In my never-ending quest to bore everyone to tears with my fascination with the Lewis Carroll classic, here is yet another special edition of the classic children’s book. Alicia in Terra Mirabili, is the Latin translation of Alice in Wonderland. The first Latin version of this worldly renowned childhood’s book was translated by Canadian translator Clive Carruthers and published in 1964. My grasp of Latin is limited by the fact that I only studied the language for one semester in grade 7, but I still love the idea of this translation.
The book cover (above) features a beautiful illustration of the iconic figure in wonderland, the white rabbit embossed in golden. The inner artworks are equally impressive, for example, the picture adjacent to the title page depicts the courtroom in wonderland, with all sorts of creatures. The appearances of the king and queen of hearts resemble their classic designs in the playing.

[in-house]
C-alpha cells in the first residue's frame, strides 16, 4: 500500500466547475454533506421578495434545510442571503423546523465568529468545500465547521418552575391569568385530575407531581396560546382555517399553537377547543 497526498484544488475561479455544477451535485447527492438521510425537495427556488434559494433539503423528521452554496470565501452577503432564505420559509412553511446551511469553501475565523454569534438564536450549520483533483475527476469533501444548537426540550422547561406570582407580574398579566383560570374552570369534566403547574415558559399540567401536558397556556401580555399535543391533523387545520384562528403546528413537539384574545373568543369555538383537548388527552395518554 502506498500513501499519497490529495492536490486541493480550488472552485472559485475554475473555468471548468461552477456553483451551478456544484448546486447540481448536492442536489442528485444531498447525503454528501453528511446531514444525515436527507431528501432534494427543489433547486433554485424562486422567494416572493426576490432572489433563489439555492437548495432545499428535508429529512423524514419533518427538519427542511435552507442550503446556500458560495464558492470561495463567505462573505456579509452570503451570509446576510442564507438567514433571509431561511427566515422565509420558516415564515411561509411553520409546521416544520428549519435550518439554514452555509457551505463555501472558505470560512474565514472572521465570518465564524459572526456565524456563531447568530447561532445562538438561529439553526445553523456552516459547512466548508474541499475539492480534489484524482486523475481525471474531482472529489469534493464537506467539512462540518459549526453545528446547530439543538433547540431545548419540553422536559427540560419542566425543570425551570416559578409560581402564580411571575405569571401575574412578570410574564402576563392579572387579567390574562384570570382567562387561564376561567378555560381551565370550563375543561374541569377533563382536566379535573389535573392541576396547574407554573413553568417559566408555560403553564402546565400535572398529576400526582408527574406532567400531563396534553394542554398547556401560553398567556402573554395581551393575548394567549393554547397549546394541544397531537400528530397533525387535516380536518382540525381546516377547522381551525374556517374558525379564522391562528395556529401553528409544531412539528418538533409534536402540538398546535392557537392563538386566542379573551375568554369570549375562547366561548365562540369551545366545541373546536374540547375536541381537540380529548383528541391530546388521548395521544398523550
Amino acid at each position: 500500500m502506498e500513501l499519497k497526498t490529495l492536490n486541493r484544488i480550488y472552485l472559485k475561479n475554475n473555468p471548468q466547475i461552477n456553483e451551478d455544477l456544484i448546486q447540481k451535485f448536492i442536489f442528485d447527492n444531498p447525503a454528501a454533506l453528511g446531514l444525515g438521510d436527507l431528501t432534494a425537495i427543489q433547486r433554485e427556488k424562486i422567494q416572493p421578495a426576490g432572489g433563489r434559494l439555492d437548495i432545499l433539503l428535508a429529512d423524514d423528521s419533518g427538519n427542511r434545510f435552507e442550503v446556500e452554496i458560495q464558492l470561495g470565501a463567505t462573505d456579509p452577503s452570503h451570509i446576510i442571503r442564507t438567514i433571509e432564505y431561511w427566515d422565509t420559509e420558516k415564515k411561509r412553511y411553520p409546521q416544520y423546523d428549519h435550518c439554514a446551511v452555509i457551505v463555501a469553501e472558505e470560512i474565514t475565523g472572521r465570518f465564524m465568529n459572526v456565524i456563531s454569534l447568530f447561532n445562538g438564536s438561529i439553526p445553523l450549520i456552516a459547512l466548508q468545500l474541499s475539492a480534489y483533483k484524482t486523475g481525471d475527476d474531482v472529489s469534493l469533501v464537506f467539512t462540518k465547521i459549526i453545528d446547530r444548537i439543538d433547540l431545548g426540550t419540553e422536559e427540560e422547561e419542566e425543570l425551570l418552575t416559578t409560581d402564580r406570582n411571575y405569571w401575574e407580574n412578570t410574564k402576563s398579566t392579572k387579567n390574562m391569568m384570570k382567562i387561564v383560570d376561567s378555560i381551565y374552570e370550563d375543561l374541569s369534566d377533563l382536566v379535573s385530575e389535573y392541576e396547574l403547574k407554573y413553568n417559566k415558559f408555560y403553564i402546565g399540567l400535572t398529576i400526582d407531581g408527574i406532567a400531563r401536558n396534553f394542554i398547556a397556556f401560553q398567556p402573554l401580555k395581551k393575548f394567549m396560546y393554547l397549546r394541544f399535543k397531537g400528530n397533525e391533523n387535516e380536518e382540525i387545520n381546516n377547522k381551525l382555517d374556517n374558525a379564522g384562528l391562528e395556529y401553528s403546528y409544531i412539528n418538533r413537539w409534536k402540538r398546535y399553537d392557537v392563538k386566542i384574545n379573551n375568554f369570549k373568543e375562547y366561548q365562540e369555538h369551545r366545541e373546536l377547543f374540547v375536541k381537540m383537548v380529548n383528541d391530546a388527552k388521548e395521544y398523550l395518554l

Another notable feature of this edition is the end papers, which are printed with a mind-map of Alice’s adventure. Following the thread and starting with the upper right corner, there are “initium somnii” (the beginning of the dream), “cuniculi cavum” (the rabbit hole), “stagum lacrimarum” (the pool of tears) and so forth. Although the “index capitum” (right), the table of contents (distinct from the mind-map), is provided by Carruthers, I personally enjoy the game-board-like one, which is more playful as well as enables its readers to easily connect the Latin title and the picture aside.
Carroll, Ludovici. Alicia in Terra Mirabili. Translated by Clive Harcourt Carruthers, St Martin’s Press, 1964.